A native of Bhagalpur district – Bihar, Shalini Jha believes in equal rights for all genders and wants to work for a gender-equal and just society. In the past she’s had a year-long association as a community leader with Haiyya: Organise for Action’s Health Over Stigma campaign. She’s pursuing a Master’s in Literature with Ambedkar University, Delhi and as an MHM Fellow with YKA, recently launched ‘Project अल्हड़ (Alharh)’.

She says, “Bihar is ranked the lowest in India’s SDG Index 2019 for India. Hygienic and comfortable menstruation is a basic human right and sustainable development cannot be ensured if menstruators are deprived of their basic rights.” Project अल्हड़ (Alharh) aims to create a robust sensitised community in Bhagalpur to collectively spread awareness, break the taboo, debunk myths and initiate fearless conversations around menstruation. The campaign aims to reach at least 6000 adolescent girls from government and private schools in Baghalpur district in 2020.

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A psychologist and co-founder of a mental health NGO called Customize Cognition, Ritika forayed into the space of menstrual health and hygiene, sexual and reproductive healthcare and rights and gender equality as an MHM Fellow with YKA. She says, “The experience of working on MHM/SRHR and gender equality has been an enriching and eye-opening experience. I have learned what’s beneath the surface of the issue, be it awareness, lack of resources or disregard for trans men, who also menstruate.”

The Transmen-ses campaign aims to tackle the issue of silence and disregard for trans men’s menstruation needs, by mobilising gender sensitive health professionals and gender neutral restrooms in Lucknow.

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A Computer Science engineer by education, Nitisha started her career in the corporate sector, before realising she wanted to work in the development and social justice space. Since then, she has worked with Teach For India and Care India and is from the founding batch of Indian School of Development Management (ISDM), a one of its kind organisation creating leaders for the development sector through its experiential learning post graduate program.

As a Youth Ki Awaaz Menstrual Health Fellow, Nitisha has started Let’s Talk Period, a campaign to mobilise young people to switch to sustainable period products. She says, “80 lakh women in Delhi use non-biodegradable sanitary products, generate 3000 tonnes of menstrual waste, that takes 500-800 years to decompose; which in turn contributes to the health issues of all menstruators, increased burden of waste management on the city and harmful living environment for all citizens.

Let’s Talk Period aims to change this by

Find out more about her campaign here.

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A former Assistant Secretary with the Ministry of Women and Child Development in West Bengal for three months, Lakshmi Bhavya has been championing the cause of menstrual hygiene in her district. By associating herself with the Lalana Campaign, a holistic menstrual hygiene awareness campaign which is conducted by the Anahat NGO, Lakshmi has been slowly breaking taboos when it comes to periods and menstrual hygiene.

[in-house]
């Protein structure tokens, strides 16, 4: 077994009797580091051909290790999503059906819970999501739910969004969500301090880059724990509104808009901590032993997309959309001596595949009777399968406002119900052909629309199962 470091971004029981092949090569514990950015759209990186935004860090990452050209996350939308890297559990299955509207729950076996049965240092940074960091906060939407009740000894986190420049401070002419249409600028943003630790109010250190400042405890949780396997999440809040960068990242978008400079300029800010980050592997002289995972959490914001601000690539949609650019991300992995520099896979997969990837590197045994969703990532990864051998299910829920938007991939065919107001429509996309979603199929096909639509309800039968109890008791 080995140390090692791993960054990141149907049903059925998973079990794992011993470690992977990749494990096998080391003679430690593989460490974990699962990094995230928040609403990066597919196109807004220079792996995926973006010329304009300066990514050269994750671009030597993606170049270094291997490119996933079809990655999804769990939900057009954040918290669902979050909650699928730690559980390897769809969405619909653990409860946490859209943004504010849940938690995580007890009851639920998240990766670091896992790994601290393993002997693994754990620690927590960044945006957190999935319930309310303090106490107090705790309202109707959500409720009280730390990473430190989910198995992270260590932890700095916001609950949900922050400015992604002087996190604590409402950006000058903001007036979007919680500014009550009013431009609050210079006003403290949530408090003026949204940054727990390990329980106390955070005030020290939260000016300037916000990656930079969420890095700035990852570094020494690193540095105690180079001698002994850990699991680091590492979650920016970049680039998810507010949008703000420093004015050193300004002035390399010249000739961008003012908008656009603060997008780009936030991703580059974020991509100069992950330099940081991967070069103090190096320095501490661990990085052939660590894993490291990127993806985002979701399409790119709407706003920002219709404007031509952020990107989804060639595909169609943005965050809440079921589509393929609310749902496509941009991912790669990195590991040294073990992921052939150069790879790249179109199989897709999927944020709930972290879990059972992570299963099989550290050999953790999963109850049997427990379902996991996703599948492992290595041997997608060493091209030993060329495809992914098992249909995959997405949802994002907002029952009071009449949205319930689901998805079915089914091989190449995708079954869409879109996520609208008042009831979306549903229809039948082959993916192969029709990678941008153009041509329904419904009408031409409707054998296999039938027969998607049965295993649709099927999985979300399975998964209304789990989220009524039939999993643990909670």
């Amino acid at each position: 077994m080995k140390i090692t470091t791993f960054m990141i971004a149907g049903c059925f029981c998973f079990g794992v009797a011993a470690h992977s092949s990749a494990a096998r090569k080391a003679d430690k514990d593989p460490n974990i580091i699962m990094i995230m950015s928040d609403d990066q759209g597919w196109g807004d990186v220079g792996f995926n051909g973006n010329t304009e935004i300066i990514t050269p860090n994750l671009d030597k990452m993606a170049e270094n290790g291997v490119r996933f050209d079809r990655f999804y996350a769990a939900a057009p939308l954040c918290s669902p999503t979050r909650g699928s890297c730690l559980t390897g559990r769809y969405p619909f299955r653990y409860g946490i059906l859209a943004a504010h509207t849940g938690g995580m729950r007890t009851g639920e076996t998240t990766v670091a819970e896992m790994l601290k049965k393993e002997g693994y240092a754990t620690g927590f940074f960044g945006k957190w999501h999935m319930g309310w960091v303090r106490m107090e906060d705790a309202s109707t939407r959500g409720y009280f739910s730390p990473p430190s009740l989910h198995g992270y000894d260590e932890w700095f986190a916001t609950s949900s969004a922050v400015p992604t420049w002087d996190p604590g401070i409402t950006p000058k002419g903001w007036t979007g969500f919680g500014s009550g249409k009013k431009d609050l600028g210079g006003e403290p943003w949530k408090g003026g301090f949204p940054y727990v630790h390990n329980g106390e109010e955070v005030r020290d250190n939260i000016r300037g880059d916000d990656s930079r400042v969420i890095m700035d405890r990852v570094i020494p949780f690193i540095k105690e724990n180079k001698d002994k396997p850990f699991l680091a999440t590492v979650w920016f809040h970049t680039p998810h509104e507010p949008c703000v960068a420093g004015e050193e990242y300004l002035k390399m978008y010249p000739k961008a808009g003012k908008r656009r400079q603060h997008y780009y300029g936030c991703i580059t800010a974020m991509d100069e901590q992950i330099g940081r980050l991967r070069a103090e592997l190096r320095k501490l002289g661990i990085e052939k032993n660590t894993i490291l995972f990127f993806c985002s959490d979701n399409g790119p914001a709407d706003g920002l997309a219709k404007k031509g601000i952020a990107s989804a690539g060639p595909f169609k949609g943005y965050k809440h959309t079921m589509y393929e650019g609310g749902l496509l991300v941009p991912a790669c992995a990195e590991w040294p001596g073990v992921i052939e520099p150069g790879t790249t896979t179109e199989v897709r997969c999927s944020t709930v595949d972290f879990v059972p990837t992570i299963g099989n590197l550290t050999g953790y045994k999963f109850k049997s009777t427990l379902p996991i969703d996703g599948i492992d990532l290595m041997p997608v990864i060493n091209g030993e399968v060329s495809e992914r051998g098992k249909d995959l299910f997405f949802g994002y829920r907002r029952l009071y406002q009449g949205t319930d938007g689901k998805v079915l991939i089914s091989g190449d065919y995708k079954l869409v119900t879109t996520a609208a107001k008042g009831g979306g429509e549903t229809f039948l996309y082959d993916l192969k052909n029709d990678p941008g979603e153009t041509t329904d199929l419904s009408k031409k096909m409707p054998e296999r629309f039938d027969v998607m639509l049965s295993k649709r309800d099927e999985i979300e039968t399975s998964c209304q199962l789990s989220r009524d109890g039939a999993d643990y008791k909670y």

A Gender Rights Activist working with the tribal and marginalized communities in india, Srilekha is a PhD scholar working on understanding body and sexuality among tribal girls, to fill the gaps in research around indigenous women and their stories. Srilekha has worked extensively at the grassroots level with community based organisations, through several advocacy initiatives around Gender, Mental Health, Menstrual Hygiene and Sexual and Reproductive Health Rights (SRHR) for the indigenous in Jharkhand, over the last 6 years.

Srilekha has also contributed to sustainable livelihood projects and legal aid programs for survivors of sex trafficking. She has been conducting research based programs on maternal health, mental health, gender based violence, sex and sexuality. Her interest lies in conducting workshops for young people on life skills, feminism, gender and sexuality, trauma, resilience and interpersonal relationships.

A Guwahati-based college student pursuing her Masters in Tata Institute of Social Sciences, Bidisha started the #BleedwithDignity campaign on the technology platform, demanding that the Government of Assam install
biodegradable sanitary pad vending machines in all government schools across the state. Her petition on has already gathered support from over 90000 people and continues to grow.

Bidisha was selected in’s flagship program ‘She Creates Change’ having run successful online advocacy
campaigns, which were widely recognised. Through the #BleedwithDignity campaign; she organised and celebrated World Menstrual Hygiene Day, 2019 in Guwahati, Assam by hosting a wall mural by collaborating with local organisations. The initiative was widely covered by national and local media, and the mural was later inaugurated by the event’s chief guest Commissioner of Guwahati Municipal Corporation (GMC) Debeswar Malakar, IAS.